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26 Apr 2004 14:15
Scientists have discovered two more coelacanth off South Africa’s east coast, bringing to 21 the number of live specimens of the exceptionally rare “four-legged” fish found along the country’s coast in recent years.
A team of researchers from South Africa and Germany has been studying the population first spotted in 2000 at Sodwana Bay near the country’s border with Mozambique and about which very little is known except that it dates back about 400-million years.
Underwater dive expeditions led by German scientist Hans Fricke of the Max Planck Institute use a state-of-the-art submersible that can reach a depth of 400m to search for, study and document the movements and habits of the large, slow-moving and docile fish.
Zoologist Karen Hissmann on Monday said the latest find was made in two different caves about 45km south of the area.
“Apparently they are more scattered than expected. With these two new coelacanth, the population is up to 21,” she said.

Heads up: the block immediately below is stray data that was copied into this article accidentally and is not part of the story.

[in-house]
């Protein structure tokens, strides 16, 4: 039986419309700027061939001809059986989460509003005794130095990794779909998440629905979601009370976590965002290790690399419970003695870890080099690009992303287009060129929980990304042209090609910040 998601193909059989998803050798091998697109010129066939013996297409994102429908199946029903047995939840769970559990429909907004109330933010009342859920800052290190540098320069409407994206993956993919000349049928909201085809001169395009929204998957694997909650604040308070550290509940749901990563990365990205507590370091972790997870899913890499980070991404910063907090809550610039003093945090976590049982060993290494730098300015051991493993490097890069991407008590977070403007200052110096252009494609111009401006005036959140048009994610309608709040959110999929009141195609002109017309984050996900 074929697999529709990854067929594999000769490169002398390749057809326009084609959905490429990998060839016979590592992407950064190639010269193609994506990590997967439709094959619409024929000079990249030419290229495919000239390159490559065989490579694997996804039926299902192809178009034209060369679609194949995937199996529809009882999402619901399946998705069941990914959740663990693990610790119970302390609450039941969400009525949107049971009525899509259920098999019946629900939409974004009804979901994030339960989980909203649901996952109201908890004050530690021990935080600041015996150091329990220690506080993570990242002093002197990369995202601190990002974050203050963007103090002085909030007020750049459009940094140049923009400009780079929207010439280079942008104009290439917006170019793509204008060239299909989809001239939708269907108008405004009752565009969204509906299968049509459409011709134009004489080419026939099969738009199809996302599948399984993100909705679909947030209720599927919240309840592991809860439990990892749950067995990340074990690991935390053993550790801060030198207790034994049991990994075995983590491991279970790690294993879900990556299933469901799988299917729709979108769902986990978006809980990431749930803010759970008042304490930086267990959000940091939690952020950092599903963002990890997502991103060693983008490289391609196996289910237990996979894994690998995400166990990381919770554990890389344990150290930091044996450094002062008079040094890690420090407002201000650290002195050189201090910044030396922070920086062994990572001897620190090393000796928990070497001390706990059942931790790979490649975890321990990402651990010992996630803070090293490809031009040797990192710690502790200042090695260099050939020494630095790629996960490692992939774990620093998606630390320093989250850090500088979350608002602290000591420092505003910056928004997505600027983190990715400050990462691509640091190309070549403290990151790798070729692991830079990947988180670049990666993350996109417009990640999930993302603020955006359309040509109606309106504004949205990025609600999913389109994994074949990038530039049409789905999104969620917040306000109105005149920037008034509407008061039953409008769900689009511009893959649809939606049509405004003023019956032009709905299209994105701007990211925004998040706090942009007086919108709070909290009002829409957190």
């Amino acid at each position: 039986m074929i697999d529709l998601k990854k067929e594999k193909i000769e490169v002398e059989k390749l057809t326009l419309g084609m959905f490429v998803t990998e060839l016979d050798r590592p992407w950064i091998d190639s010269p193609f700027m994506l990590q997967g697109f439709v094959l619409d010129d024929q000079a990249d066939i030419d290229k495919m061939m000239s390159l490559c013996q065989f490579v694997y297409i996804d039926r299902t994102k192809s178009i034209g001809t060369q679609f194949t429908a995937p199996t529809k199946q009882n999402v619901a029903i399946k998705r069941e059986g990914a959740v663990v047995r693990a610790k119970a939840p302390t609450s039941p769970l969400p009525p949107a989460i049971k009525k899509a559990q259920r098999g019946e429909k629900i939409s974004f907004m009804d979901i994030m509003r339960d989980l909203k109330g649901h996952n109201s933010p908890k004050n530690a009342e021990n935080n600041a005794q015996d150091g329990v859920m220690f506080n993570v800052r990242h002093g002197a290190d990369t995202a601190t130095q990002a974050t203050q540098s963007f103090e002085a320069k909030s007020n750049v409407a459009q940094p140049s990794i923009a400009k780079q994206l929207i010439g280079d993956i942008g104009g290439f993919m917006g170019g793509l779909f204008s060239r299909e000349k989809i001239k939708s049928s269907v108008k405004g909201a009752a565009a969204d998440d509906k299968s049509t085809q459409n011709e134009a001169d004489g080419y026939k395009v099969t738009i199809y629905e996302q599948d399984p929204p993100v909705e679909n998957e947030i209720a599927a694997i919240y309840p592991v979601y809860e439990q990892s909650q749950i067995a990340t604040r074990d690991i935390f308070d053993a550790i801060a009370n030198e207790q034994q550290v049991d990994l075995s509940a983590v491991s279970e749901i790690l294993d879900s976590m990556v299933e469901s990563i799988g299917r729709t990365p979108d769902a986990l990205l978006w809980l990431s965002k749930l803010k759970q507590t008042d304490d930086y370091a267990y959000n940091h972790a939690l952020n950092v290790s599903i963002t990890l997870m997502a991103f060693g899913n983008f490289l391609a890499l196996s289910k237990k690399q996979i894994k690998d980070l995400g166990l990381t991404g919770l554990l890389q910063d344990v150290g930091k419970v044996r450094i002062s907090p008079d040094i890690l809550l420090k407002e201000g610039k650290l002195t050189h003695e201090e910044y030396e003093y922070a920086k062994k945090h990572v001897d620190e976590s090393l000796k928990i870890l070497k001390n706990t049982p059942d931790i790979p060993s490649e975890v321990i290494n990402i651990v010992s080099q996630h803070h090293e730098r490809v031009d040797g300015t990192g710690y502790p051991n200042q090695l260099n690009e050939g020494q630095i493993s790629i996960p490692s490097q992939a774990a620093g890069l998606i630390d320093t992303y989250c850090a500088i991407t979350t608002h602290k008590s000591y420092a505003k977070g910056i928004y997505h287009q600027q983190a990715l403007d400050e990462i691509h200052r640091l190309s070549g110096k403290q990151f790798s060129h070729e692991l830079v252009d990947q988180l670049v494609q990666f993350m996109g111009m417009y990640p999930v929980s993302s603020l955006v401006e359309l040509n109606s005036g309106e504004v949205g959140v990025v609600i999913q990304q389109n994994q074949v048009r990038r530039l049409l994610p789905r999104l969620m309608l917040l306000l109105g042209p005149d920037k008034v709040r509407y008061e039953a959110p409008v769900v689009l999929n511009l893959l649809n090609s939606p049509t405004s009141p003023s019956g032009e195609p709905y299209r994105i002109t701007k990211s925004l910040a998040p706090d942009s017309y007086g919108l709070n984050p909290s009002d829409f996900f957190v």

The habitat of the coelacanth as a species might even be wider than expected, extending all along the east African coast, she said.
In 1991 a coelacanth was caught off the coast of Mozambique and two more were found off the coast of Tanzania.
The waters around the Indian Ocean Island of the Comores is believed to be inhabited by about 600 of the species, she said.
“The next expedition is planned for the South Africans, but for the Germans there is still a question mark because the financing is not clear,” she said.
To date scientists have already obtained scale samples from some of the predatory fish that hide out in deep-sea caves, but have also been found at shallow depths in the South Africa, will a view to studying its genetic makeup.
Their work—centred around gathering ecological data, including the size of the population, its diet, breeding habits and the features of its preferred habitat—is funded under a coelacanth research project initiated by the South African government.
The German Ministry for Science and Technology and several international partners have also backed the research financially.—Sapa-DPA
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